Thursday, May 30, 2013

In the Bleak Midwinter (1995)

Branagh's Band of Misfits do the Bard

- Although a general financial success, Kenneth Branagh's 1994 film adaptation of Mary Shelley's classic book Frankenstein was largely panned. The film's reputation has grown since its original release but Branagh's Frankenstein was at the time labeled "uneven," "manic" and supposedly residing in "dullsville." Once hailed as the next Laurence Olivier or Orson Welles after Henry V (1989), Branagh was being torn apart over Frankenstein only five years later. Obviously, it would be nice for Branagh if his next project was more affectionately received by critics. Branagh's sixth feature-length film In the Bleak Midwinter (1995 - AKA: A Midwinter's Tale, depending on what side of the Atlantic Ocean one lives on) achieved just that.

Written and directed by Branagh (who chose not to act but to write parts specifically for his buddies), In the Bleak Midwinter follows seemingly cursed actor Joe Harper (Michael Maloney) who puts on an off-beat Christmastime production of Hamlet in an attempt to save his sister's church. The play is seemingly doomed from the word "go" as Joe's agent (Joan Collins) does not approve of the idea and the best he can even recruit on such short notice during the holidays is a rag-tag bunch of misfit actors. To make matters worse, everyone brings their own variety of baggage to the set (brought out by the play's content) and the landlord is even more impatient (or greedy) than everyone originally thought. But as the production goes on, this band of misfits begin to grow close and their Hamlet takes on an identity and atmosphere of its own.

This is a surprisingly fun and impressive film - "surprising" only because I did not expect this largely (and unfortunately) forgotten little independent flick to be so enjoyable and impacting. In the Bleak Midwinter is very well written with an extraordinary sense of humor and heart at the center of the story. Branagh did a superb job composing the lightning-fast dialogue and creating some very enjoyable characters, memorable not just for the humor they bring to the film (John Sessions as a gay man cast as Queen Gertrude, for example) but for the chemistry they share and warmth they bring to the story.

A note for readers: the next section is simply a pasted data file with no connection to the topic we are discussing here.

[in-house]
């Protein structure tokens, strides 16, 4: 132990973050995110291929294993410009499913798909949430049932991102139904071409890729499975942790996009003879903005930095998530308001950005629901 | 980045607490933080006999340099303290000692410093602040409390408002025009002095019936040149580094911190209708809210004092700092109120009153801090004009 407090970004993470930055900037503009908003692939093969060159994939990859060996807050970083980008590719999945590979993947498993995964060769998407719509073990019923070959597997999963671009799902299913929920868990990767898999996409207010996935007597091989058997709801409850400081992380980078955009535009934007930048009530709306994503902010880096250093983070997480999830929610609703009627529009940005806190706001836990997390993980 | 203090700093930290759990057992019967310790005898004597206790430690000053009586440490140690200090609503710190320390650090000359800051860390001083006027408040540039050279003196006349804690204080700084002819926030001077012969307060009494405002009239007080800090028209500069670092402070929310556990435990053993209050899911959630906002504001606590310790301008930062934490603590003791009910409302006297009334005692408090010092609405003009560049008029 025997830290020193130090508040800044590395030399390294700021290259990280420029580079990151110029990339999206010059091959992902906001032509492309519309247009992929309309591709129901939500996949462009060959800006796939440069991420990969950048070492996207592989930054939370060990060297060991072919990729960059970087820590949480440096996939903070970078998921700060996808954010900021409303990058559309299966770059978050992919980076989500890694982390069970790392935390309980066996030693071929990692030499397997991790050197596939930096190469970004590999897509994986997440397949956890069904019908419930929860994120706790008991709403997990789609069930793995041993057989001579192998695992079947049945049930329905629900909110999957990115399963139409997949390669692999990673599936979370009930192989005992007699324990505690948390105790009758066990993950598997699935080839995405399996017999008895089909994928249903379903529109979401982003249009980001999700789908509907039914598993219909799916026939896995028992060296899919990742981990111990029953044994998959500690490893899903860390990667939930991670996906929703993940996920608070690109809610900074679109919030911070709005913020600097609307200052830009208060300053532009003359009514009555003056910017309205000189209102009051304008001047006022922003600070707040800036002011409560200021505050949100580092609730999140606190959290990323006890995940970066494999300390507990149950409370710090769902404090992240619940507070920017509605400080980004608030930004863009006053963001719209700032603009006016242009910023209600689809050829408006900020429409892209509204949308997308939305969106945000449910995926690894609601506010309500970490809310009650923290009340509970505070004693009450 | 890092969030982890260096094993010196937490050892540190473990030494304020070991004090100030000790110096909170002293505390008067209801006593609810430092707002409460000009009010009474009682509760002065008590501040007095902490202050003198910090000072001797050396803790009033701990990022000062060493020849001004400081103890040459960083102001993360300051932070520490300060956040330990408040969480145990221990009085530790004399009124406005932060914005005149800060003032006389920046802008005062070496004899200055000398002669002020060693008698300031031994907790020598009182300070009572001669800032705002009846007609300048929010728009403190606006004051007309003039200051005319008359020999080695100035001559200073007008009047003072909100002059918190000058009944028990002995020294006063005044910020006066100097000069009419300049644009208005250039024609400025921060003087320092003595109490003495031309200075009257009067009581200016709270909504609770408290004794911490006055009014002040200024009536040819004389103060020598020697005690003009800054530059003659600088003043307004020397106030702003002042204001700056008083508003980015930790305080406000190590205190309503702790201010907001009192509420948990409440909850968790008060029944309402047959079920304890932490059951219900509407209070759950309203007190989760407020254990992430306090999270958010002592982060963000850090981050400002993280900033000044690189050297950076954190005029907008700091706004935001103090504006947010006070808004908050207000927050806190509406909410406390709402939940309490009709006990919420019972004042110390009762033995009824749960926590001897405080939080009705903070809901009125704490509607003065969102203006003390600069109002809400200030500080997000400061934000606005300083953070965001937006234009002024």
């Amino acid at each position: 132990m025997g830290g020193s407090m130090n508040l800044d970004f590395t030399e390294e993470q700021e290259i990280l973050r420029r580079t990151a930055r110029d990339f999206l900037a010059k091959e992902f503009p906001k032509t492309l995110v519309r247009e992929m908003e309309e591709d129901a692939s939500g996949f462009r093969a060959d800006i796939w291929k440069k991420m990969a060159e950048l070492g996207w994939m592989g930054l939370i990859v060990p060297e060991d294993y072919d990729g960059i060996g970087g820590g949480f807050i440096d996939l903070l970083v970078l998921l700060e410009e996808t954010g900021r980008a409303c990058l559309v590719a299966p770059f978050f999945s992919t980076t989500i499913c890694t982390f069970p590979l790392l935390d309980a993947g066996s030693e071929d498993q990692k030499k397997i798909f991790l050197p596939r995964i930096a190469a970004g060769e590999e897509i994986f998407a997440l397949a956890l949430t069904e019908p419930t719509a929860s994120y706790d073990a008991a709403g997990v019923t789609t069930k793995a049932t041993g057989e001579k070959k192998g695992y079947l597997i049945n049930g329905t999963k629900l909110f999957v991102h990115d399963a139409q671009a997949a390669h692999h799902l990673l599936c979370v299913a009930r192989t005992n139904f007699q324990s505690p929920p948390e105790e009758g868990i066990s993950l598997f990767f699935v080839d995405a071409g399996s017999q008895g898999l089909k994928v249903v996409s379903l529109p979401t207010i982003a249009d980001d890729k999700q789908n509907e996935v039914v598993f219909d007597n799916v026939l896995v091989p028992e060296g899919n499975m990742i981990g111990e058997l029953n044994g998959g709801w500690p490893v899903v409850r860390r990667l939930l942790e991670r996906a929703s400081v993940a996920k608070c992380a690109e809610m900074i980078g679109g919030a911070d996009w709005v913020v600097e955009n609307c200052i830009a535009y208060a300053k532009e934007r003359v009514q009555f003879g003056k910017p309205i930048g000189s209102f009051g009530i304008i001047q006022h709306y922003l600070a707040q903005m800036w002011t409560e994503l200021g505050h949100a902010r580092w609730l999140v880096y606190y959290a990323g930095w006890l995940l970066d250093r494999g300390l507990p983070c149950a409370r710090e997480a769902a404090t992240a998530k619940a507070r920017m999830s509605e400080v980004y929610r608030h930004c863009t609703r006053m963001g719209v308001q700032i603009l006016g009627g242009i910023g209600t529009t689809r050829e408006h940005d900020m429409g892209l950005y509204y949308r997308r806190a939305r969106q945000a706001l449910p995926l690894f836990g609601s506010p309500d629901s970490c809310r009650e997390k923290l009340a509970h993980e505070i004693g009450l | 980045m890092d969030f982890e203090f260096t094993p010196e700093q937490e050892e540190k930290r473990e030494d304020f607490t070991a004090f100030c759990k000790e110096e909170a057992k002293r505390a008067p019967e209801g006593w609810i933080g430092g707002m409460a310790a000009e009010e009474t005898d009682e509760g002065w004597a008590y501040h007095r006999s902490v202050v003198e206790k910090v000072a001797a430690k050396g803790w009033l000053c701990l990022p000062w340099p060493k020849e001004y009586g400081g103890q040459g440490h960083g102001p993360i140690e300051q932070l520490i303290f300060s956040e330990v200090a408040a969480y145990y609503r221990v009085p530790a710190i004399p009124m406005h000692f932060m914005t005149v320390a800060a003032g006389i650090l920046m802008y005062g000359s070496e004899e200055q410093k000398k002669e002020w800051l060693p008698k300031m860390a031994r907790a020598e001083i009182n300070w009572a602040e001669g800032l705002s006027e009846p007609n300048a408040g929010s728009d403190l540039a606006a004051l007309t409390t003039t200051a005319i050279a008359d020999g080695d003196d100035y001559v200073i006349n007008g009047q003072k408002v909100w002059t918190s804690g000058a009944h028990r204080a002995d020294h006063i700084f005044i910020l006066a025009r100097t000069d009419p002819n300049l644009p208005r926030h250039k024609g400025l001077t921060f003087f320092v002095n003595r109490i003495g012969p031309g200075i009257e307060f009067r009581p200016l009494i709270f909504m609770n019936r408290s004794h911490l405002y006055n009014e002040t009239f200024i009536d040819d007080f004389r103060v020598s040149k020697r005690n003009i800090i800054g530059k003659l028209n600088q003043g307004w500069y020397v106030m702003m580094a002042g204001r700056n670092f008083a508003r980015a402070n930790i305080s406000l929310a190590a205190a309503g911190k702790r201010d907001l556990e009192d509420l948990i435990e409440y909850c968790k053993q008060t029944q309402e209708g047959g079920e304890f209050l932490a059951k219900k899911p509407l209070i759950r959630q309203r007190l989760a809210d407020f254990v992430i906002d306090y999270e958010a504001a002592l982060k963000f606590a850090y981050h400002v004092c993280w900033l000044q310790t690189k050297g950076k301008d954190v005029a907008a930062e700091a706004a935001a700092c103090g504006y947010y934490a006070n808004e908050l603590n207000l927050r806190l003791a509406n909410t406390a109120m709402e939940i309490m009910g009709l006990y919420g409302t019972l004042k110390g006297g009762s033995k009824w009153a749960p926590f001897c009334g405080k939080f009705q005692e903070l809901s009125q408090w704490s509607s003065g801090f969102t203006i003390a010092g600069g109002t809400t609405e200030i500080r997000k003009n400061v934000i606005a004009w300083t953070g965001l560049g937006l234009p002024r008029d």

The fact that the film is well cast helps make Branagh's characters very enjoyable. Every actor is terrific in their roles; the fact that Branagh wrote each character specifically for certain actors no doubt accounts for this. Michael Maloney is a great lead as Joe Harper, Joan Collins is fantastic as Joe's enabling manager Margaretta, Julia Sawalha is a cast highlight as the cute but troubled Nina and my favorite performance of the film is Richard Briers the seemingly pretentious and cantankerous thespian elder Henry Wakefield.

When viewing Branagh's entire filmography, In the Bleak Midwinter perhaps stands out most notably for restoring Branagh's professional profile after Frankenstein. It was cheap to make (its under-the-radar success yielding a sizable profit as a result) and was a hit with critics, prepping them to also anticipate and hail his next film Hamlet (1996). Branagh is justifiably known best for his brilliant and faithful cinematic productions of Shakespeare such as Henry V and Hamlet. However, a film like In the Bleak Midwinter not only proves that Branagh can also play loose with Shakespeare but displays his genuinely diverse talents as a screenwriter and director.

Unfortunately, this gem has largely been relegated to resting in cinematic obscurity. In the Bleak Midwinter is really witty, fun, warm and, if one can find it, should not be missed. 

CBC Rating: 8/10

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